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Gunsmiths repair, maintain and customize rifles, shotguns, pistols and other firearms. While the Bureau of Labor Statistics doesn't provide separate salary figures for gunsmiths, an industry shows gunsmiths make one-third more than the average American worker.
Nearly three in five gunsmiths are self-taught, according to a survey by The Association of Gunsmiths and Related Trades, a trade group. Associate degrees in gunsmithing are available at several colleges, but one of the most common educational routes is an apprenticeship with a gunsmith. Eighty-five percent of gunsmiths polled by the trade group said they'd consider taking on an apprentice.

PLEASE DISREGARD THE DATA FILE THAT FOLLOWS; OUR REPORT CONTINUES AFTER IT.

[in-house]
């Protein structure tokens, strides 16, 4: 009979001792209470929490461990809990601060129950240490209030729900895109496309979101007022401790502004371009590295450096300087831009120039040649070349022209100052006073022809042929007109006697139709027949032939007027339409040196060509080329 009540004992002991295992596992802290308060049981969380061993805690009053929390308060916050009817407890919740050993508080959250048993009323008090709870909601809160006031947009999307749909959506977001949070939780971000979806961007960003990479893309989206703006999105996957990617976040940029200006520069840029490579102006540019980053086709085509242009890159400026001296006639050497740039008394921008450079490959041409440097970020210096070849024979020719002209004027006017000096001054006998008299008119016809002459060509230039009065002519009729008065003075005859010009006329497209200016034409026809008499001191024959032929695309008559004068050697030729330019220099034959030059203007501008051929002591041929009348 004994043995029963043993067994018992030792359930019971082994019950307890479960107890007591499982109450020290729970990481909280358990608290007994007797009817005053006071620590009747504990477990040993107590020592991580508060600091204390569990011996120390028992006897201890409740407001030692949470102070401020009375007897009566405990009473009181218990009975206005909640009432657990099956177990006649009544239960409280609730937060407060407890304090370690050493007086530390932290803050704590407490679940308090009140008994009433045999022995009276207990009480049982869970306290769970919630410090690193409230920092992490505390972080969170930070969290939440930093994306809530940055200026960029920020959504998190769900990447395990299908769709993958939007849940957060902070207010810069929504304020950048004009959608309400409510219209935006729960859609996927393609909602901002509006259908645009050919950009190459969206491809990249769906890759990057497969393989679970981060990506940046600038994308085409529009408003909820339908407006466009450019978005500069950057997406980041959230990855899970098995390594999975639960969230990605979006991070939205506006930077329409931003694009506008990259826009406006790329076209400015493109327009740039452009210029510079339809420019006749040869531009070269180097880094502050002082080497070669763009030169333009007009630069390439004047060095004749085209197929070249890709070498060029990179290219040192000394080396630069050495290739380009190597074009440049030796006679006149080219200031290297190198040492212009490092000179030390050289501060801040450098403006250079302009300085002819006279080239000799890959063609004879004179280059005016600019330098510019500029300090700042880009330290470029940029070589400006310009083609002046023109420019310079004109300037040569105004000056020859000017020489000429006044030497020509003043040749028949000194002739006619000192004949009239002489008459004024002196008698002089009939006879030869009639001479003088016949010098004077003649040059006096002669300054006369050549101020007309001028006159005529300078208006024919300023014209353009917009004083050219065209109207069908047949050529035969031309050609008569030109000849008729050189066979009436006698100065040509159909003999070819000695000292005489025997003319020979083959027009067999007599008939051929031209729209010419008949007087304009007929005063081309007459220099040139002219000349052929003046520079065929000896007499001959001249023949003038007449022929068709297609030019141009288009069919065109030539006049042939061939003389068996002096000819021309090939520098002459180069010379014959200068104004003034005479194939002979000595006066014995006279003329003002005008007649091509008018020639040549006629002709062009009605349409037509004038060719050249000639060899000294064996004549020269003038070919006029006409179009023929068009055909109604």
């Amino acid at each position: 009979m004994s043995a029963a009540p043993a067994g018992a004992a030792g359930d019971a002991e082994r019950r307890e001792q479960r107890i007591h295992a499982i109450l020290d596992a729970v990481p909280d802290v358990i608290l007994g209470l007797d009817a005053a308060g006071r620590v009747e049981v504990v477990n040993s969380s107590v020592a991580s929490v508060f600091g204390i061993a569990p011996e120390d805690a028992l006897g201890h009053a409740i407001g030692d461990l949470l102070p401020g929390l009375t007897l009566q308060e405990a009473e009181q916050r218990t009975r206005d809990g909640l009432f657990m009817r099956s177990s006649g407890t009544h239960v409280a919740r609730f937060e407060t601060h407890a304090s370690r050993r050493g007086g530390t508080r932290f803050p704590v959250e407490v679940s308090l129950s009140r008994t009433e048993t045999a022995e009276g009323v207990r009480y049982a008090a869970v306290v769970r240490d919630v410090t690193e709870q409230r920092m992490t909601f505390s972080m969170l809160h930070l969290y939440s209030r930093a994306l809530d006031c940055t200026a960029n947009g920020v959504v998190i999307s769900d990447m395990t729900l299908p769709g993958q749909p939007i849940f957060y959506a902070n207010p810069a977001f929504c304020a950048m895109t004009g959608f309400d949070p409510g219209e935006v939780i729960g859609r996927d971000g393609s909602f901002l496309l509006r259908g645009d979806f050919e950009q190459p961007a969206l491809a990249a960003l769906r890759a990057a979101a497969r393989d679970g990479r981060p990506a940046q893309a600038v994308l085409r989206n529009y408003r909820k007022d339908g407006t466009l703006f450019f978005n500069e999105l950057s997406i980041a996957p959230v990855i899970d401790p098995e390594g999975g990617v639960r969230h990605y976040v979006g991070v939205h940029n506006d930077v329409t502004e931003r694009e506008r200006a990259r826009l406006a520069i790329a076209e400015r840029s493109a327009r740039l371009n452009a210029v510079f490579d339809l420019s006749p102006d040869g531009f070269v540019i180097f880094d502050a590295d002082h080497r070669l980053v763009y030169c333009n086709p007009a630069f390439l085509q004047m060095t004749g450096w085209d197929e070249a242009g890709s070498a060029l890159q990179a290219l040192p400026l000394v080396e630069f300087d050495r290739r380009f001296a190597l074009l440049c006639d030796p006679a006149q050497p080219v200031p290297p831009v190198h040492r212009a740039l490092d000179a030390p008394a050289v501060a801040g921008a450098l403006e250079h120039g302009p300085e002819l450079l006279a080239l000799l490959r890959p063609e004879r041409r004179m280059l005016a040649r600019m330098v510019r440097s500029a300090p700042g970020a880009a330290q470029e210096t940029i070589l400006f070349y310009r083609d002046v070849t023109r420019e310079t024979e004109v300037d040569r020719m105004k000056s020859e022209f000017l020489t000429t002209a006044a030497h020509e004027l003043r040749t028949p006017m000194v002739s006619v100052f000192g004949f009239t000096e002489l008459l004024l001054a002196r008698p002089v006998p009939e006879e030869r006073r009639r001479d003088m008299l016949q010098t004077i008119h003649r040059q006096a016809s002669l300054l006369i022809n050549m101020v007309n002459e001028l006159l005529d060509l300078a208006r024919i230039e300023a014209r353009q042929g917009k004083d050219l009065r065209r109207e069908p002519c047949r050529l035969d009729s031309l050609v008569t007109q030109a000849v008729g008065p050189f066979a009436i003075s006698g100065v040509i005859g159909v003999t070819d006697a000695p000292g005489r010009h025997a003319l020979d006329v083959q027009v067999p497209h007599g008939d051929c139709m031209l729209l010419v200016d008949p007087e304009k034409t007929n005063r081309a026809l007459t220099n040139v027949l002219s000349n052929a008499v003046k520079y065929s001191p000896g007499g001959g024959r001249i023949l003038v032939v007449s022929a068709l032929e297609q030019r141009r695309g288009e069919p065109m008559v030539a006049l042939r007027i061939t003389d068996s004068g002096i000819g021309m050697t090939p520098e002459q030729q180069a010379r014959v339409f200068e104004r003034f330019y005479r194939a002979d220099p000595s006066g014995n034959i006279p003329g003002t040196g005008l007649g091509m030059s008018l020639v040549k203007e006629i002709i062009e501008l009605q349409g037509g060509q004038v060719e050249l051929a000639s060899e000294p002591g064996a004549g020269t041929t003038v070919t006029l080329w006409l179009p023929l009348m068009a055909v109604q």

The average gunsmith makes $14.08 per hour, or about $39,034 annually. Top gunsmiths make as much as $59,236 annually. Those wages compare very favorably with the 2009 average per capita income of $27,041 annually, according to the Census Bureau's American Community Survey.
Most gunsmiths focus on rifles and handguns, according to The Association of Gunsmiths and Related Trades. Time spent on projects ranges from an hour or two for basic gunsmithing to four to 20 hours for firearms engraving. General gunsmithing accounts for slightly less than half of the business done at a gunsmithing company.
The average gunsmith has been in business for 19 years, according to the trade group survey, and slightly more than half own their shop. The survey found that 97 percent of gunsmiths surveyed had a backlog.
- College Grad: How to Begin a Career in Gunsmithing
- The Association of Gunsmiths and Related Trades
- Bureau of Labor Statistics Occupational Outlook Handbook 2010-11, Maintenance and Repair Workers, General
- Census Bureau American Factfinder, United States, Economic Characteristics
- The Best Degrees: How to Become a Gunsmith
- Ed Wray/Getty Images News/Getty Images